The Boston Public Library opened its doors in 1852, becoming the first major free municipal library in the United States. Today's building on Copley Square was built in 1895. The building, designed by Charles Follen McKim, boasts the majestic 218-foot Bates Hall, named for the wealthy financier, Joshua Bates, who long dreamed of creating a grand reading room open free to the public.
More than a depository of books, the library's magnificent architecture is decorated with artwork by artists such as Edwin Austin Abbey, John Singer Sargent and Puvis de Chavannes. Among those who studied and wrote here were the Alcott family, Ralph Waldo Emerson, Margaret Fuller, Oliver Wendell Holmes, John Greenleaf Whittier, Lucy Larcom, Henry Wadsworth Longfellow, Sarah Orne Jewett, John Boyle O'Reilly and Nathaniel Hawthorne. Today, the Boston Public Library remains a treasured gem, serving Bostonians, as well as residents of the entire Commonwealth.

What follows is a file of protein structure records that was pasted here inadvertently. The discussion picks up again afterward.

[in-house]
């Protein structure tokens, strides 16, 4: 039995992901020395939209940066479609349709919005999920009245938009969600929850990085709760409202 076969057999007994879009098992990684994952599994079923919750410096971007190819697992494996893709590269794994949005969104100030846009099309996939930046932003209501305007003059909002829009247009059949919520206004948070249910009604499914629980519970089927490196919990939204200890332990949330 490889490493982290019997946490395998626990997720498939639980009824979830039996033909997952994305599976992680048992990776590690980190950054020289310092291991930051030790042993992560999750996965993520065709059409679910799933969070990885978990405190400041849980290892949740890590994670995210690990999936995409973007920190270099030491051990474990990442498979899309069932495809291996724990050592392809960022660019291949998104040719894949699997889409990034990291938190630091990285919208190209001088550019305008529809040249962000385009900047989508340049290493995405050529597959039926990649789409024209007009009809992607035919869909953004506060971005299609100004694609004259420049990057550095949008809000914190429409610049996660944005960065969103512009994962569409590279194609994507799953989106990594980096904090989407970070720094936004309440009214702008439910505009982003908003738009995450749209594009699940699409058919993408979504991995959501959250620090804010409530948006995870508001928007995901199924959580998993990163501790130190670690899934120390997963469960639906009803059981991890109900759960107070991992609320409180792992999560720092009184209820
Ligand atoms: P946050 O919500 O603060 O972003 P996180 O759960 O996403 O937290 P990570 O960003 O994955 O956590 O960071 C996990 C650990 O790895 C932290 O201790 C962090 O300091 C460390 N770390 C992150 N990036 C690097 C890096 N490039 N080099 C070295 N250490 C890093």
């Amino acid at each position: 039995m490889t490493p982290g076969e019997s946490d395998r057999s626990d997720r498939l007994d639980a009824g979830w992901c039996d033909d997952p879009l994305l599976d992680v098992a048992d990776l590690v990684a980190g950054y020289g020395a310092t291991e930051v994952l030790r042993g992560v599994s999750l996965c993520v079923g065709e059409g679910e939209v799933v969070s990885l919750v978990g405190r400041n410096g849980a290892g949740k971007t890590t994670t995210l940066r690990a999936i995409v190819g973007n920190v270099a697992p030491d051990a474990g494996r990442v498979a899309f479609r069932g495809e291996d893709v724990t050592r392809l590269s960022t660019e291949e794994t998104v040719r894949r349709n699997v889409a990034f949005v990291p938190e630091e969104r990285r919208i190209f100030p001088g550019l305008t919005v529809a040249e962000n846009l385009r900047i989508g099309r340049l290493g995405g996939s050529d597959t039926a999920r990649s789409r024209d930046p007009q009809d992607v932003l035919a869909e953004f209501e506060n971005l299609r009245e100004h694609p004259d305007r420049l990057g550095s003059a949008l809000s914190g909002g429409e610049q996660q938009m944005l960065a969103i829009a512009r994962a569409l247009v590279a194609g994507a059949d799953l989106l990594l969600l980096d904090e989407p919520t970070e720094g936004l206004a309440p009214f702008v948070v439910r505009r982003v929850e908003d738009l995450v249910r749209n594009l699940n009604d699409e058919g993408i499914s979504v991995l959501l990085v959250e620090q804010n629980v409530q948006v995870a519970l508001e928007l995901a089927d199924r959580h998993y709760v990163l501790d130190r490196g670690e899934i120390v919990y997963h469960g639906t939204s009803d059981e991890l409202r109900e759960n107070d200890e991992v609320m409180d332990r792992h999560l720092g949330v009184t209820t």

Boston Public Library
700 Boylston Street
Boston, MA 02119
Hours: Monday - Thursday, 9:00 a.m.- 9:00 p.m.; Friday - Saturday, 9:00 a.m. - 5:00 p.m.. Also open Sundays, 1:00 p.m.- 5:00 p.m. October - May.
The Literary Trail guided tour stops here.